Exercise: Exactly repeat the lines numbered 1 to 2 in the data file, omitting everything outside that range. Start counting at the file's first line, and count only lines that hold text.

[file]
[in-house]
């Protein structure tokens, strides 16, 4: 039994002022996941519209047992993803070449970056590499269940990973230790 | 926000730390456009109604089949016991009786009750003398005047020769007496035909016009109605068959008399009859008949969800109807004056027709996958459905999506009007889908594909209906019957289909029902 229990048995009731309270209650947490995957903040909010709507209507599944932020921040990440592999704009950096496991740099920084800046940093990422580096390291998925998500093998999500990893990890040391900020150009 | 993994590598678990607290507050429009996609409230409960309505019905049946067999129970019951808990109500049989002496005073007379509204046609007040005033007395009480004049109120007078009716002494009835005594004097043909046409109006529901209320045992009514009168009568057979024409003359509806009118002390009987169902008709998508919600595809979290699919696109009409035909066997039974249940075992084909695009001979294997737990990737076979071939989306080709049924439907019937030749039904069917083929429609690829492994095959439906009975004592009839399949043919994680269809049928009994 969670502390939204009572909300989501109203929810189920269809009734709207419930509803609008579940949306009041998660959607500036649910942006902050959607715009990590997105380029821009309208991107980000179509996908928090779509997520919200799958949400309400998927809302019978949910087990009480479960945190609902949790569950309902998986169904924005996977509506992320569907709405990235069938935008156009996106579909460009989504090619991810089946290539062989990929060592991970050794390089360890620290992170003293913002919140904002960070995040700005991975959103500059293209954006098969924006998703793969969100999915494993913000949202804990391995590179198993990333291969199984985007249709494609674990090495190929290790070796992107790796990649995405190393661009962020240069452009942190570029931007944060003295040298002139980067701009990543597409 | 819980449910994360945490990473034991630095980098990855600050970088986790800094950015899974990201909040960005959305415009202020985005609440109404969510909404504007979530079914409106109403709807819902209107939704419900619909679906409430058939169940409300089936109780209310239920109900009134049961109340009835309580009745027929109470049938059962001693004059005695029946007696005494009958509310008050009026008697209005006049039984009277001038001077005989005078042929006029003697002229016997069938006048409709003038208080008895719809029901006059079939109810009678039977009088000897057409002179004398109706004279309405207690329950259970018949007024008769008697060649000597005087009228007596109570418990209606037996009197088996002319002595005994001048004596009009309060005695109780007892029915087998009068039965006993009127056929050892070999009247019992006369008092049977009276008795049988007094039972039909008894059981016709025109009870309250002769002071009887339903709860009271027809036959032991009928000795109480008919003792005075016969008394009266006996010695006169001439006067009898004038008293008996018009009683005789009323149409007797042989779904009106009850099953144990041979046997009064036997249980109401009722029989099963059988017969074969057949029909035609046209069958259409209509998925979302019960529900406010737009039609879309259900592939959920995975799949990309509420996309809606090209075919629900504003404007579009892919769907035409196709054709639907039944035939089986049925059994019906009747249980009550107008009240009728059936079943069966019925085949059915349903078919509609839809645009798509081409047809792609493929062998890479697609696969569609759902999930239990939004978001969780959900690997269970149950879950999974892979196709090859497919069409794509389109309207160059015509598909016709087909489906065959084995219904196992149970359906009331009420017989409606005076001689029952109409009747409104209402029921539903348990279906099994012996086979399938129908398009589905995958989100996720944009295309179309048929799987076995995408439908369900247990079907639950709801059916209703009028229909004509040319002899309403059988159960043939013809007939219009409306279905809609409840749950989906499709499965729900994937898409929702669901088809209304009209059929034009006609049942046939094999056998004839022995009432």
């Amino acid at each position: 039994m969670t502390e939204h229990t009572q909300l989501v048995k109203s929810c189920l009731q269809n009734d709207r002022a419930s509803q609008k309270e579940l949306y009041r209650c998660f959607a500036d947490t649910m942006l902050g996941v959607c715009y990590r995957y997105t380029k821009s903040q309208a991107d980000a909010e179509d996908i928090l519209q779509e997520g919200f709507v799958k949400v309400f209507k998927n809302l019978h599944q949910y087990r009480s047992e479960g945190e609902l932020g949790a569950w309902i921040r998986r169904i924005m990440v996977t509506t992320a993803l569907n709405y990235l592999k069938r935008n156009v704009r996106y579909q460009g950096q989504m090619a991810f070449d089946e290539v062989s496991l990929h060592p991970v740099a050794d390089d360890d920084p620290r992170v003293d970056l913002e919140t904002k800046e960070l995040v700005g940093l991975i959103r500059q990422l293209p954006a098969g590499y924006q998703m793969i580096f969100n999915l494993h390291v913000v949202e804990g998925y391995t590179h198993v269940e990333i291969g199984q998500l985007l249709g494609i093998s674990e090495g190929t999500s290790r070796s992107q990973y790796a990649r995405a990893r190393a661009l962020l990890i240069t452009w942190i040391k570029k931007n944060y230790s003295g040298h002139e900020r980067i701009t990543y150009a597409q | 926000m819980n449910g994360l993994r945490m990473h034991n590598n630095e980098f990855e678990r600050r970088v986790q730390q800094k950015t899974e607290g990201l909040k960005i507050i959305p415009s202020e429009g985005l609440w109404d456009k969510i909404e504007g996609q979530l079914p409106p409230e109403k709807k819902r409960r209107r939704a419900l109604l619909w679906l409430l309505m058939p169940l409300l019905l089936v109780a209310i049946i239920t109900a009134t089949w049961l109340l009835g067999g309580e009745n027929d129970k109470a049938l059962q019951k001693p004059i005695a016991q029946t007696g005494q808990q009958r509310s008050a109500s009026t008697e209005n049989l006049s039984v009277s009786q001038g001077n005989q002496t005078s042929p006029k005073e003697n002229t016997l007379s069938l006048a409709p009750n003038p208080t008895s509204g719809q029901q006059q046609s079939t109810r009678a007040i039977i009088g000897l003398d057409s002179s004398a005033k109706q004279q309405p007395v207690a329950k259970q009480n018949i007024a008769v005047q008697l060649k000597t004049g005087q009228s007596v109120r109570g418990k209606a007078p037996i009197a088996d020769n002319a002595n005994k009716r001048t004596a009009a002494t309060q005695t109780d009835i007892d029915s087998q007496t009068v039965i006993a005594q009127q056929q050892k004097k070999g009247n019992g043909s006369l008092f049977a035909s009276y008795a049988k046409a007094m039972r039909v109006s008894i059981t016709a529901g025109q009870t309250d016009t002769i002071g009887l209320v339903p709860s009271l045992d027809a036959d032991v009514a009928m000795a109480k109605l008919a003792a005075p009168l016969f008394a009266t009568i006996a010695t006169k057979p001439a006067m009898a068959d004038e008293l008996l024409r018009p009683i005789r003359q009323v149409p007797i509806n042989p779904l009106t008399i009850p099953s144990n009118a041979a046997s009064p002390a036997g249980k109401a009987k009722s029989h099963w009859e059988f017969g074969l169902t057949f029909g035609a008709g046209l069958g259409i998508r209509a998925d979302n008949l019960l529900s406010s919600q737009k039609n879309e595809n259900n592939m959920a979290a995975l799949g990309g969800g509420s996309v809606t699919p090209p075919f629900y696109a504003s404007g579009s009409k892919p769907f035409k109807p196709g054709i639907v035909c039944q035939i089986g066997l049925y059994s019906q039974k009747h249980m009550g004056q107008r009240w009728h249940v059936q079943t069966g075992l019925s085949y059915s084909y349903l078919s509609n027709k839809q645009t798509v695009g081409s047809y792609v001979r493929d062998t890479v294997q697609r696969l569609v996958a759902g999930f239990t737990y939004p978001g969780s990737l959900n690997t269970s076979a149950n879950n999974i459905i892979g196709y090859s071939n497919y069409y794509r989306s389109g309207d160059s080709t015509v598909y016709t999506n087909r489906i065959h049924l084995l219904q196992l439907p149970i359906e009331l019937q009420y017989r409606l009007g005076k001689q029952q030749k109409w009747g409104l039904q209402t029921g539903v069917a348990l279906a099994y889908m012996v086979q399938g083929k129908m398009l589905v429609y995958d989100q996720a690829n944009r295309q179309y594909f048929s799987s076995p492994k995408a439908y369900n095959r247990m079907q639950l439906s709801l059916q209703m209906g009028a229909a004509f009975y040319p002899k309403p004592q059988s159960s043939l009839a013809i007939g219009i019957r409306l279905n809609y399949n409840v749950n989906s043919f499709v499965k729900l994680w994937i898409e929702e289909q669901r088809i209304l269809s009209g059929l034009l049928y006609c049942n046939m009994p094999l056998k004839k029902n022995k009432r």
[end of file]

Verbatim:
[in-house]
């Protein structure tokens, strides 16, 4: 039994002022996941519209047992993803070449970056590499269940990973230790 | 926000730390456009109604089949016991009786009750003398005047020769007496035909016009109605068959008399009859008949969800109807004056027709996958459905999506009007889908594909209906019957289909029902 229990048995009731309270209650947490995957903040909010709507209507599944932020921040990440592999704009950096496991740099920084800046940093990422580096390291998925998500093998999500990893990890040391900020150009 | 993994590598678990607290507050429009996609409230409960309505019905049946067999129970019951808990109500049989002496005073007379509204046609007040005033007395009480004049109120007078009716002494009835005594004097043909046409109006529901209320045992009514009168009568057979024409003359509806009118002390009987169902008709998508919600595809979290699919696109009409035909066997039974249940075992084909695009001979294997737990990737076979071939989306080709049924439907019937030749039904069917083929429609690829492994095959439906009975004592009839399949043919994680269809049928009994 969670502390939204009572909300989501109203929810189920269809009734709207419930509803609008579940949306009041998660959607500036649910942006902050959607715009990590997105380029821009309208991107980000179509996908928090779509997520919200799958949400309400998927809302019978949910087990009480479960945190609902949790569950309902998986169904924005996977509506992320569907709405990235069938935008156009996106579909460009989504090619991810089946290539062989990929060592991970050794390089360890620290992170003293913002919140904002960070995040700005991975959103500059293209954006098969924006998703793969969100999915494993913000949202804990391995590179198993990333291969199984985007249709494609674990090495190929290790070796992107790796990649995405190393661009962020240069452009942190570029931007944060003295040298002139980067701009990543597409 | 819980449910994360945490990473034991630095980098990855600050970088986790800094950015899974990201909040960005959305415009202020985005609440109404969510909404504007979530079914409106109403709807819902209107939704419900619909679906409430058939169940409300089936109780209310239920109900009134049961109340009835309580009745027929109470049938059962001693004059005695029946007696005494009958509310008050009026008697209005006049039984009277001038001077005989005078042929006029003697002229016997069938006048409709003038208080008895719809029901006059079939109810009678039977009088000897057409002179004398109706004279309405207690329950259970018949007024008769008697060649000597005087009228007596109570418990209606037996009197088996002319002595005994001048004596009009309060005695109780007892029915087998009068039965006993009127056929050892070999009247019992006369008092049977009276008795049988007094039972039909008894059981016709025109009870309250002769002071009887339903709860009271027809036959032991009928000795109480008919003792005075016969008394009266006996010695006169001439006067009898004038008293008996018009009683005789009323149409007797042989779904009106009850099953144990041979046997009064036997249980109401009722029989099963059988017969074969057949029909035609046209069958259409209509998925979302019960529900406010737009039609879309259900592939959920995975799949990309509420996309809606090209075919629900504003404007579009892919769907035409196709054709639907039944035939089986049925059994019906009747249980009550107008009240009728059936079943069966019925085949059915349903078919509609839809645009798509081409047809792609493929062998890479697609696969569609759902999930239990939004978001969780959900690997269970149950879950999974892979196709090859497919069409794509389109309207160059015509598909016709087909489906065959084995219904196992149970359906009331009420017989409606005076001689029952109409009747409104209402029921539903348990279906099994012996086979399938129908398009589905995958989100996720944009295309179309048929799987076995995408439908369900247990079907639950709801059916209703009028229909004509040319002899309403059988159960043939013809007939219009409306279905809609409840749950989906499709499965729900994937898409929702669901088809209304009209059929034009006609049942046939094999056998004839022995009432």